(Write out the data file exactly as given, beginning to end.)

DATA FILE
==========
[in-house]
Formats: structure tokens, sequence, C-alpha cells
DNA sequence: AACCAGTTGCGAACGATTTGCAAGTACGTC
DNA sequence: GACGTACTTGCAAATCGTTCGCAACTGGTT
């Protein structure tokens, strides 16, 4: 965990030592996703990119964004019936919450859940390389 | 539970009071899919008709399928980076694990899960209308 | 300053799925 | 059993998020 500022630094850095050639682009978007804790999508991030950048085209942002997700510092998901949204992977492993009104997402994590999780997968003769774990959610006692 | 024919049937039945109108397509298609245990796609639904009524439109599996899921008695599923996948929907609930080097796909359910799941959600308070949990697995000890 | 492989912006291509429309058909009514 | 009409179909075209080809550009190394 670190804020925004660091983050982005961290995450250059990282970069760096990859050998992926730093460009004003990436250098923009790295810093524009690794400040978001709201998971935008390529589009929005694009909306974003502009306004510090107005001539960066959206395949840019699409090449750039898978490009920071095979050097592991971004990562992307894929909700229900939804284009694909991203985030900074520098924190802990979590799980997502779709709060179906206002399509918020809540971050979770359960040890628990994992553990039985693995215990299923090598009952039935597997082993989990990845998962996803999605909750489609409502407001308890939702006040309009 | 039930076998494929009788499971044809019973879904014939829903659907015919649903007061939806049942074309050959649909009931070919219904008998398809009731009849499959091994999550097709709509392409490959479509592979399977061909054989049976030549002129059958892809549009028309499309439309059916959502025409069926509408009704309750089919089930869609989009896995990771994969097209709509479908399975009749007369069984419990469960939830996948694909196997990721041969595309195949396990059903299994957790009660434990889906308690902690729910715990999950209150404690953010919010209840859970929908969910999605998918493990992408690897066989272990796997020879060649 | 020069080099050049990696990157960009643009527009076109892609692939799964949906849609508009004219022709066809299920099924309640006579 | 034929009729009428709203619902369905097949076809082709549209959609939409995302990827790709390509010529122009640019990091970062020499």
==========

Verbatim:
[in-house]
Formats: structure tokens, sequence, C-alpha cells
DNA sequence: AACCAGTTGCGAACGATTTGCAAGTACGTC
DNA sequence: GACGTACTTGCAAATCGTTCGCAACTGGTT
């Protein structure tokens, strides 16, 4: 965990030592996703990119964004019936919450859940390389 | 539970009071899919008709399928980076694990899960209308 | 300053799925 | 059993998020 500022630094850095050639682009978007804790999508991030950048085209942002997700510092998901949204992977492993009104997402994590999780997968003769774990959610006692 | 024919049937039945109108397509298609245990796609639904009524439109599996899921008695599923996948929907609930080097796909359910799941959600308070949990697995000890 | 492989912006291509429309058909009514 | 009409179909075209080809550009190394 670190804020925004660091983050982005961290995450250059990282970069760096990859050998992926730093460009004003990436250098923009790295810093524009690794400040978001709201998971935008390529589009929005694009909306974003502009306004510090107005001539960066959206395949840019699409090449750039898978490009920071095979050097592991971004990562992307894929909700229900939804284009694909991203985030900074520098924190802990979590799980997502779709709060179906206002399509918020809540971050979770359960040890628990994992553990039985693995215990299923090598009952039935597997082993989990990845998962996803999605909750489609409502407001308890939702006040309009 | 039930076998494929009788499971044809019973879904014939829903659907015919649903007061939806049942074309050959649909009931070919219904008998398809009731009849499959091994999550097709709509392409490959479509592979399977061909054989049976030549002129059958892809549009028309499309439309059916959502025409069926509408009704309750089919089930869609989009896995990771994969097209709509479908399975009749007369069984419990469960939830996948694909196997990721041969595309195949396990059903299994957790009660434990889906308690902690729910715990999950209150404690953010919010209840859970929908969910999605998918493990992408690897066989272990796997020879060649 | 020069080099050049990696990157960009643009527009076109892609692939799964949906849609508009004219022709066809299920099924309640006579 | 034929009729009428709203619902369905097949076809082709549209959609939409995302990827790709390509010529122009640019990091970062020499």